2000s

The Impossible Man and the Poppupians make a cameo appearance in Noh-Varr's origin story.[33]

The Impossible Man returns to Earth disguised as the Silver Surfer, and after teasing the hero Spider-Man warns of an alien invasion. The Impossible Man's race are also revealed to have survived, with their consciousness stored inside the character. With the aid of the Fantastic Four, the aliens and the newly reborn Poppupians are transported off world, merging into one race on Spider-Man's suggestion.[34]

2010s

Later during the Chaos War, the Impossible Man confronts Mikaboshi, trying to humor and reason with him while shapeshifting in various forms to divert him, but the Chaos King tires of him and brutally dispatches him. Impossible Man's last words were "I thought we were just playing around..."[35]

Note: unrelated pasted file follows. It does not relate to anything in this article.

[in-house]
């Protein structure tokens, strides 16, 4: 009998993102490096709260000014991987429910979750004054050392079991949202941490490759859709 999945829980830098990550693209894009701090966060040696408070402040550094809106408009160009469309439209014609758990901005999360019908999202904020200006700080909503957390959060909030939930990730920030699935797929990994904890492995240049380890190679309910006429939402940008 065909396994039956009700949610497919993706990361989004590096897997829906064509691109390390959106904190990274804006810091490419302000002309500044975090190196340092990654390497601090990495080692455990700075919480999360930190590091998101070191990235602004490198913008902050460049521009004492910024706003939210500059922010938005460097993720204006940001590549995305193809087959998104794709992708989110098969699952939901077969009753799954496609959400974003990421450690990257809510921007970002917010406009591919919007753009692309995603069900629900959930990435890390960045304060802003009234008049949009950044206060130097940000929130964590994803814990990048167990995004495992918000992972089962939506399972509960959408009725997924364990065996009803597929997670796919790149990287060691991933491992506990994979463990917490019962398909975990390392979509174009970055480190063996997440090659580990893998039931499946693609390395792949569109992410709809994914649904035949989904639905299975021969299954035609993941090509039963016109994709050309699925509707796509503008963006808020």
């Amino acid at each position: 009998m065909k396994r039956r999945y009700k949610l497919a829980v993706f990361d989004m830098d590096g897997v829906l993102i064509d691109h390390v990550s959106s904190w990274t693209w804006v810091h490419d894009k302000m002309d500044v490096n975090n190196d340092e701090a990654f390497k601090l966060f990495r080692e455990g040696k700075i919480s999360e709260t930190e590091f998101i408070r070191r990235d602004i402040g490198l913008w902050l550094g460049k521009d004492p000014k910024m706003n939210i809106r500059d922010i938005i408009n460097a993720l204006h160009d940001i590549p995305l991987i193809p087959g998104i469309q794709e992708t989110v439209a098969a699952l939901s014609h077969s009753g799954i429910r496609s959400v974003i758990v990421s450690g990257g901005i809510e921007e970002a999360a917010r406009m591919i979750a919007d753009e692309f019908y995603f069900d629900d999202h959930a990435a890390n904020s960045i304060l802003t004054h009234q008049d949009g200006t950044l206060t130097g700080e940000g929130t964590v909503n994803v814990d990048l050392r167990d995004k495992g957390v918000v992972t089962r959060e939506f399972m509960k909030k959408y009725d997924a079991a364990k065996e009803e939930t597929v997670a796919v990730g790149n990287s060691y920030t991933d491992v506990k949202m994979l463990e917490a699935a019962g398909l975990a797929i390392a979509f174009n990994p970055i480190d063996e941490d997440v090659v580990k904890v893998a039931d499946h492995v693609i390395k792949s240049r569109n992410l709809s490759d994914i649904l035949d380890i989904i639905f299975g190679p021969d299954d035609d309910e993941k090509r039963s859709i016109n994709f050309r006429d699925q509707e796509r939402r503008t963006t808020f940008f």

Impossible Man returns to Earth where he witnesses a battle between Hulk, Red Hulk, and Xemnu. Impossible Man uses his magic to combine Hulk and Red Hulk into the Compound Hulk. Impossible Man watches as the Compound Hulk fights Xemnu's minion Kluh (a smart version of the Gray Hulk).[36]

Impossible Man is later shown to have a son named Adolf Impossible who has many of his father's fantastic powers and has a much more introverted personality. This caused Impossible Man to label Adolf as "entirely too possible" and plead with the Future Foundation to accept him and allow him to grow as a person.[37]

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Galactus

Galactus